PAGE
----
After months of negotiations, the Florida agriculture community experienced an intense letdown late last month when a revised trade agreement with Mexico failed to address their concerns.
Specifically, Florida farmers were hoping the agreement would address complaints that the Mexican government has been “dumping” fresh produce into the U.S. market at prices below the cost of production.
Although both Nelson and Rubio lobbied U.S trade negotiators to include restrictions on some Mexican exports, that didn’t happen.
Undaunted, the two U.S. senators unveiled legislation on Wednesday to address Florida fruit and vegetable growers’ concerns about unfair trade practices.
The “Agricultural Trade Improvement Act of 2018” would allow Florida growers to bring trade cases with the Department of Commerce and the U.S. International Trade Commission against Mexican growers if they can prove the dumping occurs seasonally rather than year-round.
Currently, the U.S. government doesn’t consider seasonal differences in the market when determining whether to impose sanctions.
Also under current rules, farmers can file dumping cases only after demonstrating damage to their entire industry across multiple growing seasons. The Nelson-Rubio bill would make it possible for smaller groups of producers to bring complaints.
While farmers growing strawberries and tomatoes in the Southeast have been hurt by competition from Mexico (which grows those products at the same time), growers on the West coast who haven’t been adversely affects by trade with Mexico do not share the same concerns as Florida farmers.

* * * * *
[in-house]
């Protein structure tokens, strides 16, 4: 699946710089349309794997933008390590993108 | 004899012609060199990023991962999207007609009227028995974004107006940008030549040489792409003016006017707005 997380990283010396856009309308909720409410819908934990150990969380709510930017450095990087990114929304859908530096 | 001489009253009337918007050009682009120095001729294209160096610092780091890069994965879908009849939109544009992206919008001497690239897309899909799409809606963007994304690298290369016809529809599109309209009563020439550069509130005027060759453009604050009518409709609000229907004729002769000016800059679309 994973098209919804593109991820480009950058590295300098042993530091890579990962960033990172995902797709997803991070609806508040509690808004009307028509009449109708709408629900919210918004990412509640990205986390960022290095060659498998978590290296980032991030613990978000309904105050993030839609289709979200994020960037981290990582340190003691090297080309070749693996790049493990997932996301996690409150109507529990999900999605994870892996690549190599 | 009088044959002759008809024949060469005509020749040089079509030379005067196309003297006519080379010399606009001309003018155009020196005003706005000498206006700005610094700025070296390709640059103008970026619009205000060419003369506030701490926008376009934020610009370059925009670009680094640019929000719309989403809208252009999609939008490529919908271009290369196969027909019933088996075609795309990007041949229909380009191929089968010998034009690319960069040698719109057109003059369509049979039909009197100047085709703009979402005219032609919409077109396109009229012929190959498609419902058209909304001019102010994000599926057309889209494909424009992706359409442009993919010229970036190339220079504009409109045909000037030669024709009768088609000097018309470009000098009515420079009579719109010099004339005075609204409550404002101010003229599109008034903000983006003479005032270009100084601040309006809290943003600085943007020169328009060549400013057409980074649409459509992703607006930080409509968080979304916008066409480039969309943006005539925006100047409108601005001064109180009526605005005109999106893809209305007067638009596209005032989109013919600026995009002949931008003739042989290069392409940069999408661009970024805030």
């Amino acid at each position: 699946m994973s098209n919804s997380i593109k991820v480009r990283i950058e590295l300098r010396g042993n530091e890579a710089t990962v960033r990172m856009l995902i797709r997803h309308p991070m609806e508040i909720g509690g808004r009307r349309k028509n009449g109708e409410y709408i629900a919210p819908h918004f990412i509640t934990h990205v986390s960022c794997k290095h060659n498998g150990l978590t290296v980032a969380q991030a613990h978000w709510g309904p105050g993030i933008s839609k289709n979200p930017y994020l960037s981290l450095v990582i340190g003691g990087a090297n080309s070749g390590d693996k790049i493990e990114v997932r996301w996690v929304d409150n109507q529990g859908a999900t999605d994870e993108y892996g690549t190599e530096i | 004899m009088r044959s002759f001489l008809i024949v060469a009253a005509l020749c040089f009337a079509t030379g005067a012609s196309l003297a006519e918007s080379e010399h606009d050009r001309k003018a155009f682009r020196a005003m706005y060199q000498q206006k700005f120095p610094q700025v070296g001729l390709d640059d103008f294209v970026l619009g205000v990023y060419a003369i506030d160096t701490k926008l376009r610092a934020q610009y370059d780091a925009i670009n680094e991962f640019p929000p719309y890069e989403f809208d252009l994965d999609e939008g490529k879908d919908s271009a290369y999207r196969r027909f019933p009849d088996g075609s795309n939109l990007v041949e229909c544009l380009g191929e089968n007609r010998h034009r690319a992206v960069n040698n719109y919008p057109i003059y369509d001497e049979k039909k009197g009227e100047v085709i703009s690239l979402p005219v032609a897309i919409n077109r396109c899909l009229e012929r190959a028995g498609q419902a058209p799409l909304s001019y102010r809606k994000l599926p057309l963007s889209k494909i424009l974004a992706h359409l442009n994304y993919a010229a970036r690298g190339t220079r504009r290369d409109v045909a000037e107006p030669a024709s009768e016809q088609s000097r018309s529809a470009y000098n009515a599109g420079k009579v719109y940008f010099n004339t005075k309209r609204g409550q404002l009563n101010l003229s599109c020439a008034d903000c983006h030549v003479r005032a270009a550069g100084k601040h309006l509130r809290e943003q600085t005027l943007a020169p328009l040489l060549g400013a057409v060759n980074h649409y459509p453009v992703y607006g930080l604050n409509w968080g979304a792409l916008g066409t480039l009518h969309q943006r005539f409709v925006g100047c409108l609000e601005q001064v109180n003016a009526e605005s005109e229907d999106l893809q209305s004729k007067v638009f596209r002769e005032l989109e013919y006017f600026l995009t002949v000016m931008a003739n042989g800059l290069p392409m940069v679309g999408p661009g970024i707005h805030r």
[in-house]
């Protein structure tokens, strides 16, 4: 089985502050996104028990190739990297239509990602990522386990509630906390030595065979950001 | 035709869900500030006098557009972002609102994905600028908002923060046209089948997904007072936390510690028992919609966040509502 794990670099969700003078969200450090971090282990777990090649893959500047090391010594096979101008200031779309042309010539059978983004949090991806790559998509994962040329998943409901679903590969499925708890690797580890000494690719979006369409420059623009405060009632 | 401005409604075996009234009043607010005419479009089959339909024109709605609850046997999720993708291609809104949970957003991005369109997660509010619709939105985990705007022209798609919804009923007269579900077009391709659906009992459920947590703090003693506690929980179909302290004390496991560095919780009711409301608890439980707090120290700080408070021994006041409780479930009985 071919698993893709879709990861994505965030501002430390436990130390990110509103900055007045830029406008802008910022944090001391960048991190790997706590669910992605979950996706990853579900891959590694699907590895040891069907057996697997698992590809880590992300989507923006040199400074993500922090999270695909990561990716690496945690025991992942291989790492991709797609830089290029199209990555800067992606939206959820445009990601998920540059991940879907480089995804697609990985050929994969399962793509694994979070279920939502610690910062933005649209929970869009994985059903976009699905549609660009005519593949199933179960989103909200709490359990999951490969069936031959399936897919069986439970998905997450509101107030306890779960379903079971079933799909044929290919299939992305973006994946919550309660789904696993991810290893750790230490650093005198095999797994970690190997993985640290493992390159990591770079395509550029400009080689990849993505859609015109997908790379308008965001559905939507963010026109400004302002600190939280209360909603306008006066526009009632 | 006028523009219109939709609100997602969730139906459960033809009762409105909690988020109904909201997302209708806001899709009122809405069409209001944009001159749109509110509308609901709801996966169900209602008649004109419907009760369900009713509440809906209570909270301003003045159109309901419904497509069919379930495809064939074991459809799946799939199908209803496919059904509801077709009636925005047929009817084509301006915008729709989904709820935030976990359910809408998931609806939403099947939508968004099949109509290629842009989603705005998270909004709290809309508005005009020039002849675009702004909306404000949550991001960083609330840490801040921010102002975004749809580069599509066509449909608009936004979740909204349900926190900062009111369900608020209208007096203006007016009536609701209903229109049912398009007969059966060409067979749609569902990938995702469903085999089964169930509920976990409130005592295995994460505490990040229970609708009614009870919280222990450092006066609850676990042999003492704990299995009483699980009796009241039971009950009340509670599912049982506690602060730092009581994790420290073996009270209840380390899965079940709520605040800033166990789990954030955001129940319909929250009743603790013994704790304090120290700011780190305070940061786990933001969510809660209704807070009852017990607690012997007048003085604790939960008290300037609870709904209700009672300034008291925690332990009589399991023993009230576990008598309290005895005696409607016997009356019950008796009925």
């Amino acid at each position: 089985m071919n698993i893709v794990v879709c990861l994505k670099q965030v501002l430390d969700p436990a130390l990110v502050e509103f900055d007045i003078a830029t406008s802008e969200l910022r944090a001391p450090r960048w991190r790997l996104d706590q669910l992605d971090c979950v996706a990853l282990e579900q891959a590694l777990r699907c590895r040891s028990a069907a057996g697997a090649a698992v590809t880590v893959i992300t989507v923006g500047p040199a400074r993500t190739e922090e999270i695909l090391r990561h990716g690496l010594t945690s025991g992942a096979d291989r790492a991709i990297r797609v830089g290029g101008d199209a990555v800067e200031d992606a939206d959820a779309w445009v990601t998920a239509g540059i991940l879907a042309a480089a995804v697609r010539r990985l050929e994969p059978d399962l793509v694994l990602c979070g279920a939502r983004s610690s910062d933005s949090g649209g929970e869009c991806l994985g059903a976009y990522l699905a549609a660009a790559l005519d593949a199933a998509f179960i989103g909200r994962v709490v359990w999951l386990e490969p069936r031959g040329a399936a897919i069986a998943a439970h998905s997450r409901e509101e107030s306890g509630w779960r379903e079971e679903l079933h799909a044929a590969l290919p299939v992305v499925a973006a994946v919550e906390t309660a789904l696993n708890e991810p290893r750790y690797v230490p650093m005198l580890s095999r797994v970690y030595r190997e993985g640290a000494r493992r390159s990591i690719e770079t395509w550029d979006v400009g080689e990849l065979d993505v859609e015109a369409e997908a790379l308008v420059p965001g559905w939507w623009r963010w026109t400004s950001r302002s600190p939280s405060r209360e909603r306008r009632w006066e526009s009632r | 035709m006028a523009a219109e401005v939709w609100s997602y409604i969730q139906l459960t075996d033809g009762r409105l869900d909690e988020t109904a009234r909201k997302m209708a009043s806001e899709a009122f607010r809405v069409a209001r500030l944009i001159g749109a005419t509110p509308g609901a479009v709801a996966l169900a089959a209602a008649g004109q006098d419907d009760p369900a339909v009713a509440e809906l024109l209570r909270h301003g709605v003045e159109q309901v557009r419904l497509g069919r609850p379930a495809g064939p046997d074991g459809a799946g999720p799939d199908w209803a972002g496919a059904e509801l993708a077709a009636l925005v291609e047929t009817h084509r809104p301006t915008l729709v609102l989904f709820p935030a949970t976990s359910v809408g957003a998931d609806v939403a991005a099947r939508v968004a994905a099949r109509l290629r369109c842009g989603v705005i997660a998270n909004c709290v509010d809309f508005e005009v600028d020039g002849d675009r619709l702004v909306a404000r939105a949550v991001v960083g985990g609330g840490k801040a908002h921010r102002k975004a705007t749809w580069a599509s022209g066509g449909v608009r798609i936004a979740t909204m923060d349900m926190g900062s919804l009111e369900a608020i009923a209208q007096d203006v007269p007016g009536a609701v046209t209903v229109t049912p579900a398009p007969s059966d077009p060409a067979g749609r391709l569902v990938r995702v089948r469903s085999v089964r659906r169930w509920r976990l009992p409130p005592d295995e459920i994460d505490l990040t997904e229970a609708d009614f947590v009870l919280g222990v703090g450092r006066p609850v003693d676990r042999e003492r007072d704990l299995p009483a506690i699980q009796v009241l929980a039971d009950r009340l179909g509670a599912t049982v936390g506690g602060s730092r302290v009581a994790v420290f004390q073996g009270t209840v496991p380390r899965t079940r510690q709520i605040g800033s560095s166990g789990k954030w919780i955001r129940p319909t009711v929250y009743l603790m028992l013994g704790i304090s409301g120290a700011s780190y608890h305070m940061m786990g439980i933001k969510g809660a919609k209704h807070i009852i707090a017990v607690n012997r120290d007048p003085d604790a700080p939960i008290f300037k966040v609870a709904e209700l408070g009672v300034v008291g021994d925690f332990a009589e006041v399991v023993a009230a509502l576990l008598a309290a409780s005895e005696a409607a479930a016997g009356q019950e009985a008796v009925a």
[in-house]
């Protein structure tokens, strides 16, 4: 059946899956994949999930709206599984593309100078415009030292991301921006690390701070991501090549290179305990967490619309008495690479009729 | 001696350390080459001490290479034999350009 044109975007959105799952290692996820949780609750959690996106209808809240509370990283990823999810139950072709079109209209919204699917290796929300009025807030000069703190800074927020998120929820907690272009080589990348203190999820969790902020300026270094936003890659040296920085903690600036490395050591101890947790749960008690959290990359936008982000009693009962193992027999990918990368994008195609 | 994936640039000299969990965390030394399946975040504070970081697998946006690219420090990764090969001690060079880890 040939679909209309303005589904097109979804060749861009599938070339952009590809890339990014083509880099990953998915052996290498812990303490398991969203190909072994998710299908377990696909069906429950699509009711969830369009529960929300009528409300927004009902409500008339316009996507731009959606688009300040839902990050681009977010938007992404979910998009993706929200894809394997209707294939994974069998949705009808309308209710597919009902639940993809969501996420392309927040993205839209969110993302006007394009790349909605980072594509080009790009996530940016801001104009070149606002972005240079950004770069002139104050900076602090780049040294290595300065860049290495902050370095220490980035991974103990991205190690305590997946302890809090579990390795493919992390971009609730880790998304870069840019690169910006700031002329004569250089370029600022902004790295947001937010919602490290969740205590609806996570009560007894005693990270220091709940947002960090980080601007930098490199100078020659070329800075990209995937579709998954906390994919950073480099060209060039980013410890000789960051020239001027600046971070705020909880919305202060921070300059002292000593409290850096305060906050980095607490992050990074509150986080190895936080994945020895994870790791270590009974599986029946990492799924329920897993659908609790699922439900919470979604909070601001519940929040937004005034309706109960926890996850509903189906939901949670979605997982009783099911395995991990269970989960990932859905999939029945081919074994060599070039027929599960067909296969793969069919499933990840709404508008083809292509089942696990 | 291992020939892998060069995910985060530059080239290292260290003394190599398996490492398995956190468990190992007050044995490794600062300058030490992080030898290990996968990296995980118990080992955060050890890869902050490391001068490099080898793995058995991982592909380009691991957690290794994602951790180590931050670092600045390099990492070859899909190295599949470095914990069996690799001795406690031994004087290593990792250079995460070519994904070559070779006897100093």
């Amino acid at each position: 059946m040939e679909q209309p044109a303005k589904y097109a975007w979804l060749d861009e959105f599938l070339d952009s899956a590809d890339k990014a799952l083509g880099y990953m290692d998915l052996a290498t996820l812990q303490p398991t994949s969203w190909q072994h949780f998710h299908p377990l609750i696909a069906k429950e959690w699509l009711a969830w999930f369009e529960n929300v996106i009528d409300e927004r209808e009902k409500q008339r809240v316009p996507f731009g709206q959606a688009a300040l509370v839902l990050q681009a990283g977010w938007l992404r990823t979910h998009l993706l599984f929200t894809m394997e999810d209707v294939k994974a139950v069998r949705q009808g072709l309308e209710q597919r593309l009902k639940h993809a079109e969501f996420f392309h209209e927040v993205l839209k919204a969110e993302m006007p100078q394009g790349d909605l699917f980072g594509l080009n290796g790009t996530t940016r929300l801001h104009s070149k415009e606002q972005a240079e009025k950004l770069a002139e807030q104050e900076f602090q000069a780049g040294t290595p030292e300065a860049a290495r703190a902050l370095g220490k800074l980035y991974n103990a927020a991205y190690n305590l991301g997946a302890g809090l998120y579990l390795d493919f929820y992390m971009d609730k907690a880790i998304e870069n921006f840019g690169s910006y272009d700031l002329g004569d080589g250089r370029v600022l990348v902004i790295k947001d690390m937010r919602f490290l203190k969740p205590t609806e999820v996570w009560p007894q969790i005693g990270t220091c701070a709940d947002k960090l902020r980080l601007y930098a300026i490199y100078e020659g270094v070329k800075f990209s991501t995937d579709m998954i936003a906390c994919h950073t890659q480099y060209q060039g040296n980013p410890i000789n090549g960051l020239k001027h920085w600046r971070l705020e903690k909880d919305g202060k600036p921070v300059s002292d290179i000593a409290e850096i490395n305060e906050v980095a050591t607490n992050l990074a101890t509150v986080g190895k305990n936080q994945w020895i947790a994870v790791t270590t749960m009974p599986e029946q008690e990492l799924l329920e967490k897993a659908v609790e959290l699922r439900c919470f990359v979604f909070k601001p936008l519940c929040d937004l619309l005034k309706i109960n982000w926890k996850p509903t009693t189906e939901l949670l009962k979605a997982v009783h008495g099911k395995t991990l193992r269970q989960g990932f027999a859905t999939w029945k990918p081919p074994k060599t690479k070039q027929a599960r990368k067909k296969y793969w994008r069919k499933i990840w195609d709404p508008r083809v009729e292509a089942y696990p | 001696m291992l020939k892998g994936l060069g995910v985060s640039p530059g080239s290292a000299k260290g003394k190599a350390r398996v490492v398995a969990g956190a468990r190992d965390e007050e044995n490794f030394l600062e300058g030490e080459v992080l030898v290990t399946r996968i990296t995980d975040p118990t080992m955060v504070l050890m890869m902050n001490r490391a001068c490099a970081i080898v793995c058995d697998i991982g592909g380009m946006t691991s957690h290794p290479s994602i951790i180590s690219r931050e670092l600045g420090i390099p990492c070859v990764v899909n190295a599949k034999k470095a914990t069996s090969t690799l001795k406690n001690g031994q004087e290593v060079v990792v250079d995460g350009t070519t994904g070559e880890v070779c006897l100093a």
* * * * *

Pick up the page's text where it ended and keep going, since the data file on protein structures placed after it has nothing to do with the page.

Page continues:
That’s why their Congressional representatives opposed the anti-dumping provisions sought by legislators from Florida and Georgia.
And that’s why the bill may have a hard time getting a majority of support in the U.S. Senate.
“Too many growers in Florida have been crippled by Mexican trade abuses,” Nelson said in a statement. “If the administration won’t fix this, Congress will.”
“We must do all we can to ensure a level playing field for Florida’s fruit and vegetable growers,” added Rubio.
“Absent a memorandum of understanding or suspension agreements with the Mexican government covering seasonal and perishable produce imports, I’m proud to support this bill with Senator Nelson to increase opportunities for Florida growers to successfully seek relief from the illegal dumping of Mexican winter produce into domestic markets.”
The bill was championed by the the Florida Fruit & Vegetable Association, who said in a statement that the bill will provide “critically needed trade relief for specialty crop producers in Florida and the Southeast.”